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VIDEO: 'Fever' of rays photo-bomb marine research

RESEARCHERS working in one of Australia's marine reserves off the mid north coast of NSW have inadvertently captured an immense 'fever' of Australian cownose rays on film.

This extraordinary sight is seldom witnessed and rarely caught on film.

Southern Cross University marine biologist Associate Professor Brendan Kelaher was using a standard piece of surveying equipment known as a baited remote underwater video, or BRUV, to record species' diversity and abundance at Pimpernel Rock in the Solitary Islands Commonwealth Marine Reserve.

At first sight the video shows snapper, mado and yellowtail scad swimming around the BRUV before a sweep of rays moves into the background. Dozens of rays quickly turn into more than 100 as they fly through the water like a giant flock of underwater birds.

Associate Professor Kelaher, who is based at the University's National Marine Science Centre in Coffs Harbour, said little was known about this species and while he knew about huge fevers of rays it was the first time he'd ever seen anything like it.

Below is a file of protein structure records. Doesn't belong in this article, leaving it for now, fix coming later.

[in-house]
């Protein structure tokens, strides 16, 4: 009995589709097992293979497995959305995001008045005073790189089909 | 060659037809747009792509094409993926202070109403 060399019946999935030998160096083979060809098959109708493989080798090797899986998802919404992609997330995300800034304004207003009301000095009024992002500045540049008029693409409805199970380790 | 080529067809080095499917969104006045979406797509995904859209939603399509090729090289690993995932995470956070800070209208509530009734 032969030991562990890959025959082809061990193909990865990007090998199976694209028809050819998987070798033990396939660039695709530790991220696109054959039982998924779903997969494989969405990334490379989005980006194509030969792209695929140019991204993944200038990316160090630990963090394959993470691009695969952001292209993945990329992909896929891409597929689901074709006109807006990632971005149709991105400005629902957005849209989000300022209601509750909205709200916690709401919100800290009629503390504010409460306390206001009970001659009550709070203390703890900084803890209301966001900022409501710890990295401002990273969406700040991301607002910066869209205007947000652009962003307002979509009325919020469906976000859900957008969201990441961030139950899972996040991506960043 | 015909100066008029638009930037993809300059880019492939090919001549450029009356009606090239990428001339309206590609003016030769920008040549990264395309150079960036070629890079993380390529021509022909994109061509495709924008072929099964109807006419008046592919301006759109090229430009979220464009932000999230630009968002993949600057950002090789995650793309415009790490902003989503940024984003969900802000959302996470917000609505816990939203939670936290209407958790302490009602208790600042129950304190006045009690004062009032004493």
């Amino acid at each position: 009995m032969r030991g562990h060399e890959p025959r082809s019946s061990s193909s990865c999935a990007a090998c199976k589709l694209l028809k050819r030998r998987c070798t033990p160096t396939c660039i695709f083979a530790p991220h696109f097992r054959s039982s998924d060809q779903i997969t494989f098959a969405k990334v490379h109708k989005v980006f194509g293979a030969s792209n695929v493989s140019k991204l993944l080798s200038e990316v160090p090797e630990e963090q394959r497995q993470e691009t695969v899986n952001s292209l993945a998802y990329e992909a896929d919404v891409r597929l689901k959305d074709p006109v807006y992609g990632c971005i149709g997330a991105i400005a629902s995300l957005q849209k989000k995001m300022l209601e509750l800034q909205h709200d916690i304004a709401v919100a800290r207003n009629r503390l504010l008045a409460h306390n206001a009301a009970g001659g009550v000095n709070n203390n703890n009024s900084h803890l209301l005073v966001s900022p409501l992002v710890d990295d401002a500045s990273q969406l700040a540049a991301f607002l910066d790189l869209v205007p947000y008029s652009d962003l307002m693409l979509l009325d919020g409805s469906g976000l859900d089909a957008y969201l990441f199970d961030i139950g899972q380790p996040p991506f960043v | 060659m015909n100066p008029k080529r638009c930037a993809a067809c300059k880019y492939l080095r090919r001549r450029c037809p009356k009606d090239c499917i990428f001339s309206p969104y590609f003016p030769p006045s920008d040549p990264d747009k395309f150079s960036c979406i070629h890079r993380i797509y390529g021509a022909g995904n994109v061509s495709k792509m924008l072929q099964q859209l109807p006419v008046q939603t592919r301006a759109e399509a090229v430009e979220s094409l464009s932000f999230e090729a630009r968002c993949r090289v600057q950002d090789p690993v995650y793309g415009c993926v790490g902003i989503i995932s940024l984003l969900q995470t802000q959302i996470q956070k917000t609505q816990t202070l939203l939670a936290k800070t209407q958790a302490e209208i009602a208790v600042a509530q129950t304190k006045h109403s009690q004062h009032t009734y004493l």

"When we conduct these surveys we are fortunate to see the incredible diversity of marine life in our protected marine habitats," he said.

At Pimpernel Rock we are privileged to see critically endangered fish and dive with these marine animals. But to see a large fever of cow-nose rays is amazing, especially towards the southern limit of their distribution.

"It really shows the richness and abundance of life in Australian waters."

The Pimpernel Rock Sanctuary Zone is seven kilometres off the coast of Sandon Bluffs, NSW, inside the Solitary Islands Commonwealth Marine Reserve. BRUV surveys have been undertaken at Pimpernel Rock for several years to better understand the type and number of species that inhabit the reserve and to provide a basis for effective management of reserves.

Parks Australia's Jason Mundy oversees the management of Australia's marine reserve network.

"The video monitoring of our reserves showcase an astonishing amount of marine life," Mr Mundy said.

"This is the first time I've ever seen footage like this off the coast of NSW. You see the first few rays in the background flying into view and then they just keep on coming."

Pimpernel Rock is widely regarded as one of the finest scuba diving locations along the entire New South Wales coast and is home to the critically endangered grey nurse shark.

Topics:  marine life, rays, solitary islands marine park, underwater photography



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